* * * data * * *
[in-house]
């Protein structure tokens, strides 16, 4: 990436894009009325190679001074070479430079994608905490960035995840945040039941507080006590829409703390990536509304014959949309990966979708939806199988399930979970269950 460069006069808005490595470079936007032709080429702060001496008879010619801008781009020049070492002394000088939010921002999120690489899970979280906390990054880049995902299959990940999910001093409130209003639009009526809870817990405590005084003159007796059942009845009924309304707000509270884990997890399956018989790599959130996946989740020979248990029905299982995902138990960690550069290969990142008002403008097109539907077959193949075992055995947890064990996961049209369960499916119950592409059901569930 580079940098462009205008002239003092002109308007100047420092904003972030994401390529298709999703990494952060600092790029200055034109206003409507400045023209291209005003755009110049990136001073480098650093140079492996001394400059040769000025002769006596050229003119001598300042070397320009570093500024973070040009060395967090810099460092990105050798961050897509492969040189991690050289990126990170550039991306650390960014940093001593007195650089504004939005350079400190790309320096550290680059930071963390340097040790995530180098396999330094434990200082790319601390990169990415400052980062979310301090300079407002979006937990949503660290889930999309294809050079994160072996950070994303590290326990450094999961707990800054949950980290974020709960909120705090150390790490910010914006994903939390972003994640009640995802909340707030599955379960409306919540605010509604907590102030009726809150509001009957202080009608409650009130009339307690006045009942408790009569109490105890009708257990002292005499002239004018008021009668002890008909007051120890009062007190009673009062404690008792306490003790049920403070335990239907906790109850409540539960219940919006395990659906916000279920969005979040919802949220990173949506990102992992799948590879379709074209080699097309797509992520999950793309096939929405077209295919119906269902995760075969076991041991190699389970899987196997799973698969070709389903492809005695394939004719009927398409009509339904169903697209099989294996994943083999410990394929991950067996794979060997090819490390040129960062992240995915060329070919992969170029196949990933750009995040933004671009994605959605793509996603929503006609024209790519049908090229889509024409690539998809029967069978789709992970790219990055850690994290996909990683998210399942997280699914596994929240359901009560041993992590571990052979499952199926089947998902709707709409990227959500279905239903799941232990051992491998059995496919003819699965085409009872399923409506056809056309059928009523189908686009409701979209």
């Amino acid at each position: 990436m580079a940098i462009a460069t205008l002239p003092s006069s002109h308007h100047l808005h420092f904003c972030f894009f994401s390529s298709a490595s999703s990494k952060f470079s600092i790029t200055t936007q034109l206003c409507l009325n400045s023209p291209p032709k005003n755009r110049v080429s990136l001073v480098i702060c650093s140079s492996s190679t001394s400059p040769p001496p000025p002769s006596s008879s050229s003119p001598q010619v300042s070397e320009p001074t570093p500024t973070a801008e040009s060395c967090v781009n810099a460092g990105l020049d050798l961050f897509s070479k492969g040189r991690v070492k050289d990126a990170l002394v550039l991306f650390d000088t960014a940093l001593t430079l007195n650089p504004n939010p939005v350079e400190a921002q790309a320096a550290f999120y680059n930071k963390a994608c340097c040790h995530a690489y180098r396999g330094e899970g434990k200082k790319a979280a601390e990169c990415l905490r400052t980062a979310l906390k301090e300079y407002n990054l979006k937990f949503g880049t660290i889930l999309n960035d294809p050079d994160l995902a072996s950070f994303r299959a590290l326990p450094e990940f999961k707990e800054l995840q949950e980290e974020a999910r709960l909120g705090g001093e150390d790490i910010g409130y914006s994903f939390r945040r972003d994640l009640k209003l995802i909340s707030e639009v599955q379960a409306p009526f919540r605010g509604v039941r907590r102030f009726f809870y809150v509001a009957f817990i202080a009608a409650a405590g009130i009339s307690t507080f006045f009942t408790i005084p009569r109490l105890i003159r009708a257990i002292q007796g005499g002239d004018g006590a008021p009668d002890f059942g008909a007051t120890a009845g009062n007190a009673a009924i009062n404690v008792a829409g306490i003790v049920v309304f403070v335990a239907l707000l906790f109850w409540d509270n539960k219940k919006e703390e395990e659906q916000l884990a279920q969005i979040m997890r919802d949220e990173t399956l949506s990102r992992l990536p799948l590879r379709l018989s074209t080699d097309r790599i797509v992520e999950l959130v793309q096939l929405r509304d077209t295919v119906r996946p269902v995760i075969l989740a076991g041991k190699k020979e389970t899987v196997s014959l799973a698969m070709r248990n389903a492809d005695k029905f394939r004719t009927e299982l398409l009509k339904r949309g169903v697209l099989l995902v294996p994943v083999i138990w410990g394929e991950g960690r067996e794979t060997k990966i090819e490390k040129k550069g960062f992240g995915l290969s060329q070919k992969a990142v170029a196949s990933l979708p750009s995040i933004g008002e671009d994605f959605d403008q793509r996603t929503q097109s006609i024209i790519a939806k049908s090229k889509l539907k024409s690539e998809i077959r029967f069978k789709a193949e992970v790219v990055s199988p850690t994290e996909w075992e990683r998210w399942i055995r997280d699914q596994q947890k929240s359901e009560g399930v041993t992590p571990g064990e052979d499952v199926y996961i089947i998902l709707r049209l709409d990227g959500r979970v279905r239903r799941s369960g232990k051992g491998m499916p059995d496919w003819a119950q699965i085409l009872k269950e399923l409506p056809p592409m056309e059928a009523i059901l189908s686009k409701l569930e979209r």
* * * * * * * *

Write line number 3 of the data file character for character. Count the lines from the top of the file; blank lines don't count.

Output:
């Amino acid at each position: 990436m580079a940098i462009a460069t205008l002239p003092s006069s002109h308007h100047l808005h420092f904003c972030f894009f994401s390529s298709a490595s999703s990494k952060f470079s600092i790029t200055t936007q034109l206003c409507l009325n400045s023209p291209p032709k005003n755009r110049v080429s990136l001073v480098i702060c650093s140079s492996s190679t001394s400059p040769p001496p000025p002769s006596s008879s050229s003119p001598q010619v300042s070397e320009p001074t570093p500024t973070a801008e040009s060395c967090v781009n810099a460092g990105l020049d050798l961050f897509s070479k492969g040189r991690v070492k050289d990126a990170l002394v550039l991306f650390d000088t960014a940093l001593t430079l007195n650089p504004n939010p939005v350079e400190a921002q790309a320096a550290f999120y680059n930071k963390a994608c340097c040790h995530a690489y180098r396999g330094e899970g434990k200082k790319a979280a601390e990169c990415l905490r400052t980062a979310l906390k301090e300079y407002n990054l979006k937990f949503g880049t660290i889930l999309n960035d294809p050079d994160l995902a072996s950070f994303r299959a590290l326990p450094e990940f999961k707990e800054l995840q949950e980290e974020a999910r709960l909120g705090g001093e150390d790490i910010g409130y914006s994903f939390r945040r972003d994640l009640k209003l995802i909340s707030e639009v599955q379960a409306p009526f919540r605010g509604v039941r907590r102030f009726f809870y809150v509001a009957f817990i202080a009608a409650a405590g009130i009339s307690t507080f006045f009942t408790i005084p009569r109490l105890i003159r009708a257990i002292q007796g005499g002239d004018g006590a008021p009668d002890f059942g008909a007051t120890a009845g009062n007190a009673a009924i009062n404690v008792a829409g306490i003790v049920v309304f403070v335990a239907l707000l906790f109850w409540d509270n539960k219940k919006e703390e395990e659906q916000l884990a279920q969005i979040m997890r919802d949220e990173t399956l949506s990102r992992l990536p799948l590879r379709l018989s074209t080699d097309r790599i797509v992520e999950l959130v793309q096939l929405r509304d077209t295919v119906r996946p269902v995760i075969l989740a076991g041991k190699k020979e389970t899987v196997s014959l799973a698969m070709r248990n389903a492809d005695k029905f394939r004719t009927e299982l398409l009509k339904r949309g169903v697209l099989l995902v294996p994943v083999i138990w410990g394929e991950g960690r067996e794979t060997k990966i090819e490390k040129k550069g960062f992240g995915l290969s060329q070919k992969a990142v170029a196949s990933l979708p750009s995040i933004g008002e671009d994605f959605d403008q793509r996603t929503q097109s006609i024209i790519a939806k049908s090229k889509l539907k024409s690539e998809i077959r029967f069978k789709a193949e992970v790219v990055s199988p850690t994290e996909w075992e990683r998210w399942i055995r997280d699914q596994q947890k929240s359901e009560g399930v041993t992590p571990g064990e052979d499952v199926y996961i089947i998902l709707r049209l709409d990227g959500r979970v279905r239903r799941s369960g232990k051992g491998m499916p059995d496919w003819a119950q699965i085409l009872k269950e399923l409506p056809p592409m056309e059928a009523i059901l189908s686009k409701l569930e979209r």